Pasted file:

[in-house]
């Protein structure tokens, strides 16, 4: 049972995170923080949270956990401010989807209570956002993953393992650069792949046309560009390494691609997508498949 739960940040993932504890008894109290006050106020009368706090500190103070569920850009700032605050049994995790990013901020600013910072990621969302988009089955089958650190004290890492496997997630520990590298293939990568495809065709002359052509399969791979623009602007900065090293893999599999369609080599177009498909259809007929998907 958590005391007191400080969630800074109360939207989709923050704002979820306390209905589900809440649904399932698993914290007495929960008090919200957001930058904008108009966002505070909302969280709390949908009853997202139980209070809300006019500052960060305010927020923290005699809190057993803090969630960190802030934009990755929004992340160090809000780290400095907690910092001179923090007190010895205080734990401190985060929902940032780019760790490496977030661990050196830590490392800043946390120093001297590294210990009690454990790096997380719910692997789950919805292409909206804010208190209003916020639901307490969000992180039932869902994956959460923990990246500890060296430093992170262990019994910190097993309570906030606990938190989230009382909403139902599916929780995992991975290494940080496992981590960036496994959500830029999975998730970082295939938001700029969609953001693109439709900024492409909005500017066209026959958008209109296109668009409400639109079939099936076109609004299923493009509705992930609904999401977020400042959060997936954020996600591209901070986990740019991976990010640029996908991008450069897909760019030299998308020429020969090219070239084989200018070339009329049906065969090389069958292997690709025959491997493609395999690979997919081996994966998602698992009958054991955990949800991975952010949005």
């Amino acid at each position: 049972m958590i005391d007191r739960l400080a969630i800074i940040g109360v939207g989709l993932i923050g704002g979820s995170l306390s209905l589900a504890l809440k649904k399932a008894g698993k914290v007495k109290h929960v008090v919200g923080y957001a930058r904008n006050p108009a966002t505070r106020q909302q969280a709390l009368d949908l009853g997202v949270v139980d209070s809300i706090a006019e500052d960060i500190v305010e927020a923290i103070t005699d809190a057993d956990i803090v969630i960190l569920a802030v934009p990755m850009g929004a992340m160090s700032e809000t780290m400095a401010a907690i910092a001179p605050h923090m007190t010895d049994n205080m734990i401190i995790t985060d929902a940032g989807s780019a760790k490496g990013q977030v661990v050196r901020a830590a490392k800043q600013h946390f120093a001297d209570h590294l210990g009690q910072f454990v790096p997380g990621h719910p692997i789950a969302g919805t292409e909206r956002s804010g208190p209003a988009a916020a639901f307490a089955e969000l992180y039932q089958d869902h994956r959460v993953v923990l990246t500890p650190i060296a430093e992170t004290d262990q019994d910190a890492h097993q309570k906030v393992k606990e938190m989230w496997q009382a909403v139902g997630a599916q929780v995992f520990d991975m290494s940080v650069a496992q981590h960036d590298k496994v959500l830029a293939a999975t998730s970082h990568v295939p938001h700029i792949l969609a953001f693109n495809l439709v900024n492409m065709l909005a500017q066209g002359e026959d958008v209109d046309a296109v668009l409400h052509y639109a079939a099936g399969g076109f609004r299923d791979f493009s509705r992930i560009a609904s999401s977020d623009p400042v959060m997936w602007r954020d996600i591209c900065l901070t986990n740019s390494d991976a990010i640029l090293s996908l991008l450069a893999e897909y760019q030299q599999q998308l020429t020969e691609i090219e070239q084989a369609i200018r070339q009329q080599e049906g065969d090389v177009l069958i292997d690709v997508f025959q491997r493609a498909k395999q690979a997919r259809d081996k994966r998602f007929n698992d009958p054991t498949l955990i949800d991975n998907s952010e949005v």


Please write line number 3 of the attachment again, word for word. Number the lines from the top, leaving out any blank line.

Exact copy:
């Amino acid at each position: 049972m958590i005391d007191r739960l400080a969630i800074i940040g109360v939207g989709l993932i923050g704002g979820s995170l306390s209905l589900a504890l809440k649904k399932a008894g698993k914290v007495k109290h929960v008090v919200g923080y957001a930058r904008n006050p108009a966002t505070r106020q909302q969280a709390l009368d949908l009853g997202v949270v139980d209070s809300i706090a006019e500052d960060i500190v305010e927020a923290i103070t005699d809190a057993d956990i803090v969630i960190l569920a802030v934009p990755m850009g929004a992340m160090s700032e809000t780290m400095a401010a907690i910092a001179p605050h923090m007190t010895d049994n205080m734990i401190i995790t985060d929902a940032g989807s780019a760790k490496g990013q977030v661990v050196r901020a830590a490392k800043q600013h946390f120093a001297d209570h590294l210990g009690q910072f454990v790096p997380g990621h719910p692997i789950a969302g919805t292409e909206r956002s804010g208190p209003a988009a916020a639901f307490a089955e969000l992180y039932q089958d869902h994956r959460v993953v923990l990246t500890p650190i060296a430093e992170t004290d262990q019994d910190a890492h097993q309570k906030v393992k606990e938190m989230w496997q009382a909403v139902g997630a599916q929780v995992f520990d991975m290494s940080v650069a496992q981590h960036d590298k496994v959500l830029a293939a999975t998730s970082h990568v295939p938001h700029i792949l969609a953001f693109n495809l439709v900024n492409m065709l909005a500017q066209g002359e026959d958008v209109d046309a296109v668009l409400h052509y639109a079939a099936g399969g076109f609004r299923d791979f493009s509705r992930i560009a609904s999401s977020d623009p400042v959060m997936w602007r954020d996600i591209c900065l901070t986990n740019s390494d991976a990010i640029l090293s996908l991008l450069a893999e897909y760019q030299q599999q998308l020429t020969e691609i090219e070239q084989a369609i200018r070339q009329q080599e049906g065969d090389v177009l069958i292997d690709v997508f025959q491997r493609a498909k395999q690979a997919r259809d081996k994966r998602f007929n698992d009958p054991t498949l955990i949800d991975n998907s952010e949005v």